It is always easier to ignore a difficult task or put it off until later. However, the wealth you have worked hard to build, your dreams for your family’s future, and your legacy are all in jeopardy if you have not taken the time to properly plan for your death or incapacity. Do not perpetuate your family’s pain over your loss by not taking the time now to design a plan to best protect them and keep them out of court and conflict. Last week, I touched on five common practices that have the potential to leave a real mess behind for your loved ones. Here are five more common oversights and how to avoid them so that you can rest easier knowing your loved ones are protected today and in the future.
1. Failing to Organize and Consolidate Your Assets
If your estate planning process does not include organizing and consolidating your assets, there could be delays in settling your estate upon your death. Without clear communication or instructions, there may be confusion as to what your assets are, where they are located, and how to access them. To avoid this chaos, inventory your assets and place this inventory list in a centralized location. Remember to include your digital assets, such as your online bank account information, and provide the username and password to access such assets. Of course, make sure you inform those you trust (a trustee, for example) where you keep this list. It will be counterproductive if no one can find it.
2. Not planning for marriage – first or otherwise
A smart estate plan should account for any new marriages that could occur in your future. For example, if someone gets remarried and has children from a previous marriage, his or her estate plan must consider these circumstances. Otherwise, the estate plan may fail to protect the new spouse and/or the children. Prenuptial agreements and a QTIP (“Qualified Terminable Interest Property”) trust are two mechanisms for planning for future marriages that can be incorporated into the estate planning discussion.
3. Failing to protect your retirement benefits
Without proper planning, your IRA or 401(k) benefits can be subject to immediate taxation upon your death and thus your hard-earned retirement funds could take a serious hit. Yet, there are certain advanced features of planning that could allow your beneficiaries to receive the tax-deferred benefits of your retirement, just as you would in the future. For instance, you can use a retirement plan trust, in which the trust acts as an intermediate beneficiary of your inherited IRA so that there is a wall between the IRA and the ultimate beneficiary. This can work to stretch-out your IRA distributions, minimize tax liability, and protect your IRA earnings from your beneficiary’s creditors.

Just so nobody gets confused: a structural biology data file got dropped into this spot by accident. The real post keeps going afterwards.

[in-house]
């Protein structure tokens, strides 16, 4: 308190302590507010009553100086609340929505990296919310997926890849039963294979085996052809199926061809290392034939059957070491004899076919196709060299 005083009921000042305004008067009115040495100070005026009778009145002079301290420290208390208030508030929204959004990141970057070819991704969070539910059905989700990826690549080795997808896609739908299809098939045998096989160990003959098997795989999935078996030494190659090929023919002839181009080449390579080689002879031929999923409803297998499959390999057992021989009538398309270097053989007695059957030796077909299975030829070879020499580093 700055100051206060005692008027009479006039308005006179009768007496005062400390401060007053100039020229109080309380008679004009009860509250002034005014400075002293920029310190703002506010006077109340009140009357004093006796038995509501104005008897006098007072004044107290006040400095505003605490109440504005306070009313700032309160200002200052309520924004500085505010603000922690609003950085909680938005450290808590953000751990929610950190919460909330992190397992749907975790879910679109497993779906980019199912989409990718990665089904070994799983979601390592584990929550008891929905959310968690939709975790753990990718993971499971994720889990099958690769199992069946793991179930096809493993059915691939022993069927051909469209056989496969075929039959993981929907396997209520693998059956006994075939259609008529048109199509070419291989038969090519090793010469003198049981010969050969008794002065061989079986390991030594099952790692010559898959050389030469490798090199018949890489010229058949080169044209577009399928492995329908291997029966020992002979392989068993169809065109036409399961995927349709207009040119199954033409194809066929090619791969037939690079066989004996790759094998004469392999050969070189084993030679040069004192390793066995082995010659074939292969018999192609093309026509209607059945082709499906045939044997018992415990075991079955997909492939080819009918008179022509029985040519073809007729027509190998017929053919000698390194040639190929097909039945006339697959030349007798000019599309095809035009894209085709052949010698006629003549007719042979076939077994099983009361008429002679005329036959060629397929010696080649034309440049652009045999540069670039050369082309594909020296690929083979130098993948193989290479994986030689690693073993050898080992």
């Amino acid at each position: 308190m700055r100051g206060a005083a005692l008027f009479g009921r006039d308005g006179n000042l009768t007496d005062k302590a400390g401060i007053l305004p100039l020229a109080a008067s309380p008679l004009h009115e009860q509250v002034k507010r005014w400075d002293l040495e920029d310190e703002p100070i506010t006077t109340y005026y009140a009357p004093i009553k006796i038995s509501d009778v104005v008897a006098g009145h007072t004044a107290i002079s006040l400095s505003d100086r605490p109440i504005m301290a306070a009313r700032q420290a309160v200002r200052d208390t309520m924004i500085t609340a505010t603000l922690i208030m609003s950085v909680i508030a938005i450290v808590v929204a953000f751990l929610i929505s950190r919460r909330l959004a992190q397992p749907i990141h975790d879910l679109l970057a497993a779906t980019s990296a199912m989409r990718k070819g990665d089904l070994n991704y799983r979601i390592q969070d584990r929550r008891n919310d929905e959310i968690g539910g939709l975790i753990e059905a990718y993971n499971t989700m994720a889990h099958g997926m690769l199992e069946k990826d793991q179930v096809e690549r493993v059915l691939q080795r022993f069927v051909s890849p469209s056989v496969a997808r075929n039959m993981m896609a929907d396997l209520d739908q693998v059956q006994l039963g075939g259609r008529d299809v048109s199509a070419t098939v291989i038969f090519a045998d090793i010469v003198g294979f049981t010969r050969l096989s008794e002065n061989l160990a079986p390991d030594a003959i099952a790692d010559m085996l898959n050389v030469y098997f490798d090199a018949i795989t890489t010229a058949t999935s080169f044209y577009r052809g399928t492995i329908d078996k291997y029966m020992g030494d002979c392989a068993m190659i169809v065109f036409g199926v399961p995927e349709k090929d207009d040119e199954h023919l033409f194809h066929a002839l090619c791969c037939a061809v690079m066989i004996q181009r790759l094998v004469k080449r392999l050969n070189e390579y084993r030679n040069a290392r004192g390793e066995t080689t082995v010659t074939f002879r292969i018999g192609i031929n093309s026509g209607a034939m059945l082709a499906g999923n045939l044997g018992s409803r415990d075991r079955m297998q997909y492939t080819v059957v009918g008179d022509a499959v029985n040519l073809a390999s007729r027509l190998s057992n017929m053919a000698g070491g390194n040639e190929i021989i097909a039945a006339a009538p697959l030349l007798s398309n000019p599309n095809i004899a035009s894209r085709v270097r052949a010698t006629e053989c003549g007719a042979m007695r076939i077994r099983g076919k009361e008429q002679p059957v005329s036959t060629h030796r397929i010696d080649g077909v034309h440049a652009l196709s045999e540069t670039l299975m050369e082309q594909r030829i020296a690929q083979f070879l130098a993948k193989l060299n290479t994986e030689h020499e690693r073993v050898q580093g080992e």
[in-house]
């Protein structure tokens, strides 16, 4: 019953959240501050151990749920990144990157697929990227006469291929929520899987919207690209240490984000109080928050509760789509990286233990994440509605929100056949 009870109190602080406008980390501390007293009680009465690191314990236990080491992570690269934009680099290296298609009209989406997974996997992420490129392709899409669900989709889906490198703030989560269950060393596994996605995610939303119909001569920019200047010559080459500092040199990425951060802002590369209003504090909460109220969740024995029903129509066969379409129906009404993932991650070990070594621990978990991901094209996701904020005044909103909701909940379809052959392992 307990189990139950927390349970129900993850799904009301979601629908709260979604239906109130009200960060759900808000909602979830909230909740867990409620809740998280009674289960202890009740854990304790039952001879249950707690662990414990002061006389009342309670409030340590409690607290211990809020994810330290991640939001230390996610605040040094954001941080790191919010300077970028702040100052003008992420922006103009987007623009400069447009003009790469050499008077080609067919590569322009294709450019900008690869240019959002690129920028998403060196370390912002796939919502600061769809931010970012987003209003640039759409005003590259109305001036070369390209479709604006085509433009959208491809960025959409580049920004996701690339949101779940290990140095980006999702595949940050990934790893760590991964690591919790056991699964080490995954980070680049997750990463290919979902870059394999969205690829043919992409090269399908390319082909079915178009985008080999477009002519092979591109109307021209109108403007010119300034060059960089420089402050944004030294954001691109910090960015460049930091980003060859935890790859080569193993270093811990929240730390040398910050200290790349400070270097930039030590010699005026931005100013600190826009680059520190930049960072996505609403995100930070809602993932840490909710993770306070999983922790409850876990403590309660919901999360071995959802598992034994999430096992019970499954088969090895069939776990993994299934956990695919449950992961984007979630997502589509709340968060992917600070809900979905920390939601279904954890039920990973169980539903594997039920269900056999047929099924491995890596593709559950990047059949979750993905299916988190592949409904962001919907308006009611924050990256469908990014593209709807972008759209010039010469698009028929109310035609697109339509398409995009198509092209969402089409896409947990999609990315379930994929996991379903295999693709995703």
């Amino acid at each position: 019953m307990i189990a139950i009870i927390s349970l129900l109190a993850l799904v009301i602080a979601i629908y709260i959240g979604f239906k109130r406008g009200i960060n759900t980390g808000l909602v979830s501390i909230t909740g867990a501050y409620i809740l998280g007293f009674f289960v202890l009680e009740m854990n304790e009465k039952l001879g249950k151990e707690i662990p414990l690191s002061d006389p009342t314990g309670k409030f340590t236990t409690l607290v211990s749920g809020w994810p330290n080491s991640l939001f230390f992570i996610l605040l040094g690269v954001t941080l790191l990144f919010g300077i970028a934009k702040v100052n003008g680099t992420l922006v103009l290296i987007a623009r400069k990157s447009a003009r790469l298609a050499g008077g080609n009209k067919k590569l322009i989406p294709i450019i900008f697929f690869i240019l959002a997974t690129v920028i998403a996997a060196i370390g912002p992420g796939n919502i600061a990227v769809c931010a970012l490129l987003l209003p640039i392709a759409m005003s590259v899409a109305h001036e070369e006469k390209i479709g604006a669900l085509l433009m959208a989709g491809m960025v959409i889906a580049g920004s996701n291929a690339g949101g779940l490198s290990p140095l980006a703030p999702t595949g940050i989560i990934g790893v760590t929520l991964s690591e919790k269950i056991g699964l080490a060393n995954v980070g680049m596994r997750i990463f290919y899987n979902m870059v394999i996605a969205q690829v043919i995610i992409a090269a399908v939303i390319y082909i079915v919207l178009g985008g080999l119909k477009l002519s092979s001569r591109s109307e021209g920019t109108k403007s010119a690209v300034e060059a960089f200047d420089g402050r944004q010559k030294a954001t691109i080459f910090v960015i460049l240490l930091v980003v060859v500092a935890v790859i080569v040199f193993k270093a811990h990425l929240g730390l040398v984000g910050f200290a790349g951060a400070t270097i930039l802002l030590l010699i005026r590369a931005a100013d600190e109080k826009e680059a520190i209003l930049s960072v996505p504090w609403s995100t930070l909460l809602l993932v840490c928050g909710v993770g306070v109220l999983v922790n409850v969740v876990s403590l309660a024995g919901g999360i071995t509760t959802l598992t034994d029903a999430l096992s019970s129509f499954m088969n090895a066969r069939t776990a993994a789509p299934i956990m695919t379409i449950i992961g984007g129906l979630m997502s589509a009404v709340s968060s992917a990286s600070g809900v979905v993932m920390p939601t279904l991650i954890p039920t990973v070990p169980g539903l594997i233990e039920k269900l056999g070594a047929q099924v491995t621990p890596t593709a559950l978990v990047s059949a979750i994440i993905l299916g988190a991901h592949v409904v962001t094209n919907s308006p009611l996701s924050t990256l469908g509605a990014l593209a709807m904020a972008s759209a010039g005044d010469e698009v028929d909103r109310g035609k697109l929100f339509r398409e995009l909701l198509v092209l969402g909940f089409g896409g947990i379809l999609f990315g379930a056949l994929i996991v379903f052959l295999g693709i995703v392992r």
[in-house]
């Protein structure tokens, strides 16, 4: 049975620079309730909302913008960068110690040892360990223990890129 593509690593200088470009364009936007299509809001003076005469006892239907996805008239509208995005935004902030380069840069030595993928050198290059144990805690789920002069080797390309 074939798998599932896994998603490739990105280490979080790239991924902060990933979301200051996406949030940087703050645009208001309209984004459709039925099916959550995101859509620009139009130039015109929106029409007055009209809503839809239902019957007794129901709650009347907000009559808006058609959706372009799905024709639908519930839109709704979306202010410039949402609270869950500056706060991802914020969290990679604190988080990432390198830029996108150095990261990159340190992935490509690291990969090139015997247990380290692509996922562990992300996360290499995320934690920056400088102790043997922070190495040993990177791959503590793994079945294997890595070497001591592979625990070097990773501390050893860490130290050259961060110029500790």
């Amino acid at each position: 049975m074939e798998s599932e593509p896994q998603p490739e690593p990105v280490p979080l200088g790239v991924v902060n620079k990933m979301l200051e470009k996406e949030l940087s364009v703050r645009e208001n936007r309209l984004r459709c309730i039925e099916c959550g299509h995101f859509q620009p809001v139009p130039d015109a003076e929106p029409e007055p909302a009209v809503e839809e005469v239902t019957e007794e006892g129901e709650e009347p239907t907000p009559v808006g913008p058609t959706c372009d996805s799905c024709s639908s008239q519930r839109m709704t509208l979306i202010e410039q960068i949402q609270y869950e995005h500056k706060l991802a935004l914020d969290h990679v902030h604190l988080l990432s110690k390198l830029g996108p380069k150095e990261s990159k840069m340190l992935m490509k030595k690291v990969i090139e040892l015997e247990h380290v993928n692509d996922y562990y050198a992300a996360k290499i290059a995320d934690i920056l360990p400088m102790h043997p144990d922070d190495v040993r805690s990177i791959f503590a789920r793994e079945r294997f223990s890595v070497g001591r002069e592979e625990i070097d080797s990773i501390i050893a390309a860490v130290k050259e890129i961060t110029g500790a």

4. Ignoring Tax Considerations
People often ignore tax considerations in estate planning because they are not informed about the different kinds of taxes or think that their estates are too simple or not valuable enough to trigger taxes (indeed, the estate tax exemption for 2016 is $5.45 million per person). Yet, this doesn’t mean that your estate will pass to your loved ones “tax-free,” as the manner in which you pass your estate gifts could create tax liability for your beneficiaries. For example, many people overlook the impact of capital gains taxes. However, these untended consequences can be avoided through proper estate planning.
5. Believing that estate planning is one time event
Once an individual has made an estate plan, he or she may think that this task is checked off the to-do list forever. Creating your estate plan should not be a “one and done” task, as your estate plan is a living document that should reflect your and your family’s needs at that particular point in time. Or you could take advantage of a change in the legal landscape that was not a possibility when you first made your estate plan. Reviewing your plan on an annual or at least periodic basis is critical as we never know when the time will be that it goes into effect. At the very least a rule of thumb is to revisit your plan whenever you incur a major life event. Remember, having no plan is a bad plan, but an outdated plan is like having no plan.
Avoiding these five mistakes along with the five from last week’s blog is essential to the well-being of your family’s future. Creating an estate plan unique to your family’s needs is an important step towards securing a bright and successful future for your loved ones. You love much and dream big. Contact the team at Snyder Law, PC in Irvine, California and we will help you plan well.